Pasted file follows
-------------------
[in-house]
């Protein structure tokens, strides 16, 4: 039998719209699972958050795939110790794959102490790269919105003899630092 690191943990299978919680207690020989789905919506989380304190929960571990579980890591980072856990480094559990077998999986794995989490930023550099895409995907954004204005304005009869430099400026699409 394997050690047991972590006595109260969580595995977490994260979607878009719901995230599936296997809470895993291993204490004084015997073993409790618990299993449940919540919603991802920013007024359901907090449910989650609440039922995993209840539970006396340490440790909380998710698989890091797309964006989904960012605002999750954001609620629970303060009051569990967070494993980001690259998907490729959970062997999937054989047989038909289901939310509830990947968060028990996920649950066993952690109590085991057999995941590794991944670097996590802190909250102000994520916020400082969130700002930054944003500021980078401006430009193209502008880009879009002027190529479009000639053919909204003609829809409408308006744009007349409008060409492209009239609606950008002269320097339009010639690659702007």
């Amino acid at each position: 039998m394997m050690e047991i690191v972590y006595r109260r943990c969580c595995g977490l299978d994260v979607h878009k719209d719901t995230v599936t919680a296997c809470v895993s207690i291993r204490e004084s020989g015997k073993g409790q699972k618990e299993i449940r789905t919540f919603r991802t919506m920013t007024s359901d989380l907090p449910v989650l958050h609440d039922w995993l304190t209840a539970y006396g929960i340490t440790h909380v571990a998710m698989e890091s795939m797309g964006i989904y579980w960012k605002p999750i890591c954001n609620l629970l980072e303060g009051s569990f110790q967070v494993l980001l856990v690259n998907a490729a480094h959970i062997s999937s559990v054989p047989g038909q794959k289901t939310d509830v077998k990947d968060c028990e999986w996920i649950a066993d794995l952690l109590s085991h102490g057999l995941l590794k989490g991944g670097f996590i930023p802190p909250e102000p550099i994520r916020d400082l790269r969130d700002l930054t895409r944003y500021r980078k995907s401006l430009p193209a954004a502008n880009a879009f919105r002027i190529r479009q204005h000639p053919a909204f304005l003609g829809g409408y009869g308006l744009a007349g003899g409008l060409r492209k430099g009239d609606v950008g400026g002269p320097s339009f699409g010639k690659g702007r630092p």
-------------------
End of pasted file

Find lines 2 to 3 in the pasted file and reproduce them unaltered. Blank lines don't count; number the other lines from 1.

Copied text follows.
């Protein structure tokens, strides 16, 4: 039998719209699972958050795939110790794959102490790269919105003899630092 690191943990299978919680207690020989789905919506989380304190929960571990579980890591980072856990480094559990077998999986794995989490930023550099895409995907954004204005304005009869430099400026699409 394997050690047991972590006595109260969580595995977490994260979607878009719901995230599936296997809470895993291993204490004084015997073993409790618990299993449940919540919603991802920013007024359901907090449910989650609440039922995993209840539970006396340490440790909380998710698989890091797309964006989904960012605002999750954001609620629970303060009051569990967070494993980001690259998907490729959970062997999937054989047989038909289901939310509830990947968060028990996920649950066993952690109590085991057999995941590794991944670097996590802190909250102000994520916020400082969130700002930054944003500021980078401006430009193209502008880009879009002027190529479009000639053919909204003609829809409408308006744009007349409008060409492209009239609606950008002269320097339009010639690659702007």
């Amino acid at each position: 039998m394997m050690e047991i690191v972590y006595r109260r943990c969580c595995g977490l299978d994260v979607h878009k719209d719901t995230v599936t919680a296997c809470v895993s207690i291993r204490e004084s020989g015997k073993g409790q699972k618990e299993i449940r789905t919540f919603r991802t919506m920013t007024s359901d989380l907090p449910v989650l958050h609440d039922w995993l304190t209840a539970y006396g929960i340490t440790h909380v571990a998710m698989e890091s795939m797309g964006i989904y579980w960012k605002p999750i890591c954001n609620l629970l980072e303060g009051s569990f110790q967070v494993l980001l856990v690259n998907a490729a480094h959970i062997s999937s559990v054989p047989g038909q794959k289901t939310d509830v077998k990947d968060c028990e999986w996920i649950a066993d794995l952690l109590s085991h102490g057999l995941l590794k989490g991944g670097f996590i930023p802190p909250e102000p550099i994520r916020d400082l790269r969130d700002l930054t895409r944003y500021r980078k995907s401006l430009p193209a954004a502008n880009a879009f919105r002027i190529r479009q204005h000639p053919a909204f304005l003609g829809g409408y009869g308006l744009a007349g003899g409008l060409r492209k430099g009239d609606v950008g400026g002269p320097s339009f699409g010639k690659g702007r630092p």